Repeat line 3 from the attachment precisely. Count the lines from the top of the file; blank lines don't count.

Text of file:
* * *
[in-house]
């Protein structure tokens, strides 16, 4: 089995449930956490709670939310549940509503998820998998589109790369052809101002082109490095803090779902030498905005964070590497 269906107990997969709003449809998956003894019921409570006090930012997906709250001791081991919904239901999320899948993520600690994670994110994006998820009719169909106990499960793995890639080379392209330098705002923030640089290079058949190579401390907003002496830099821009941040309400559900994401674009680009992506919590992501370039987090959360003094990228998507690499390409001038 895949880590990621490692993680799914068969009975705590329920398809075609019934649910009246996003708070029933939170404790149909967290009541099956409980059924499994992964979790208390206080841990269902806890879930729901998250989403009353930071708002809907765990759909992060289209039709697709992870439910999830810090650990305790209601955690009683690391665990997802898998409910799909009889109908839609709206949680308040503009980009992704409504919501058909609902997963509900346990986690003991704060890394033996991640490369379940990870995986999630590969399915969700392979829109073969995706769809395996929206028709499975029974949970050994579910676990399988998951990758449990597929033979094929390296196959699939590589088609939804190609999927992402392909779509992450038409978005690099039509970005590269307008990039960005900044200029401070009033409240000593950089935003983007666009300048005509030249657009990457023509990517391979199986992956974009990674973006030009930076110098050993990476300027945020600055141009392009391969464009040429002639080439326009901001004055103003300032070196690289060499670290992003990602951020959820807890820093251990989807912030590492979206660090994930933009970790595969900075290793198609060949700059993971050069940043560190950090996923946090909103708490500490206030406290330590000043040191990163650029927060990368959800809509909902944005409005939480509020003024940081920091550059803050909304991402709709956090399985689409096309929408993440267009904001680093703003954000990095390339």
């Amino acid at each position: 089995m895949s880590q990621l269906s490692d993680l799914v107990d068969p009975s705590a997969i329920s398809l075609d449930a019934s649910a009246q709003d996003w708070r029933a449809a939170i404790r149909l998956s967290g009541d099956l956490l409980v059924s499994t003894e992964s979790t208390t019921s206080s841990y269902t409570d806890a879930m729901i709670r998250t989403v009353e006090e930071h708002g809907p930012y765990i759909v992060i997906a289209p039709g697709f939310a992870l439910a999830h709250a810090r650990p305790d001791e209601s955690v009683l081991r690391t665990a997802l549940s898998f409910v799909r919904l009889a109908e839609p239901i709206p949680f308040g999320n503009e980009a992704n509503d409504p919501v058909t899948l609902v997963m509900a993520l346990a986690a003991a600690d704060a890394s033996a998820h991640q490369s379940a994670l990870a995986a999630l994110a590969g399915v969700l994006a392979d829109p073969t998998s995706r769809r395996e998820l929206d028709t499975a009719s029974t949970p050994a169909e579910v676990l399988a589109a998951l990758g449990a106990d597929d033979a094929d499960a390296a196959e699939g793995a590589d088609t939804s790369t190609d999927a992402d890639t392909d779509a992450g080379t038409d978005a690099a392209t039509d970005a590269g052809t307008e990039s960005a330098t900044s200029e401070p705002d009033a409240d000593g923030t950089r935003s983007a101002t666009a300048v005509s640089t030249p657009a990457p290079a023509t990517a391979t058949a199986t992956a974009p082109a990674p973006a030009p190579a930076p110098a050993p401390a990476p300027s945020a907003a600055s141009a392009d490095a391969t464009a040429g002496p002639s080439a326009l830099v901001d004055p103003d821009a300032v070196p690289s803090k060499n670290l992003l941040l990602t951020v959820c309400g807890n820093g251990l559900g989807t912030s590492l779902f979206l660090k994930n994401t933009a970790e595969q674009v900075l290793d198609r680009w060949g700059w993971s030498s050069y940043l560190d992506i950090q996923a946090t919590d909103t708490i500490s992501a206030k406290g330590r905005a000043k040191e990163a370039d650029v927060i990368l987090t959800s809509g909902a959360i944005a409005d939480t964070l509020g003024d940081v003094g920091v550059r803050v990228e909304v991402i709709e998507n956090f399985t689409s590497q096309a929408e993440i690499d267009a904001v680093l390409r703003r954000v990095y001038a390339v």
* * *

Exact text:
């Amino acid at each position: 089995m895949s880590q990621l269906s490692d993680l799914v107990d068969p009975s705590a997969i329920s398809l075609d449930a019934s649910a009246q709003d996003w708070r029933a449809a939170i404790r149909l998956s967290g009541d099956l956490l409980v059924s499994t003894e992964s979790t208390t019921s206080s841990y269902t409570d806890a879930m729901i709670r998250t989403v009353e006090e930071h708002g809907p930012y765990i759909v992060i997906a289209p039709g697709f939310a992870l439910a999830h709250a810090r650990p305790d001791e209601s955690v009683l081991r690391t665990a997802l549940s898998f409910v799909r919904l009889a109908e839609p239901i709206p949680f308040g999320n503009e980009a992704n509503d409504p919501v058909t899948l609902v997963m509900a993520l346990a986690a003991a600690d704060a890394s033996a998820h991640q490369s379940a994670l990870a995986a999630l994110a590969g399915v969700l994006a392979d829109p073969t998998s995706r769809r395996e998820l929206d028709t499975a009719s029974t949970p050994a169909e579910v676990l399988a589109a998951l990758g449990a106990d597929d033979a094929d499960a390296a196959e699939g793995a590589d088609t939804s790369t190609d999927a992402d890639t392909d779509a992450g080379t038409d978005a690099a392209t039509d970005a590269g052809t307008e990039s960005a330098t900044s200029e401070p705002d009033a409240d000593g923030t950089r935003s983007a101002t666009a300048v005509s640089t030249p657009a990457p290079a023509t990517a391979t058949a199986t992956a974009p082109a990674p973006a030009p190579a930076p110098a050993p401390a990476p300027s945020a907003a600055s141009a392009d490095a391969t464009a040429g002496p002639s080439a326009l830099v901001d004055p103003d821009a300032v070196p690289s803090k060499n670290l992003l941040l990602t951020v959820c309400g807890n820093g251990l559900g989807t912030s590492l779902f979206l660090k994930n994401t933009a970790e595969q674009v900075l290793d198609r680009w060949g700059w993971s030498s050069y940043l560190d992506i950090q996923a946090t919590d909103t708490i500490s992501a206030k406290g330590r905005a000043k040191e990163a370039d650029v927060i990368l987090t959800s809509g909902a959360i944005a409005d939480t964070l509020g003024d940081v003094g920091v550059r803050v990228e909304v991402i709709e998507n956090f399985t689409s590497q096309a929408e993440i690499d267009a904001v680093l390409r703003r954000v990095y001038a390339v």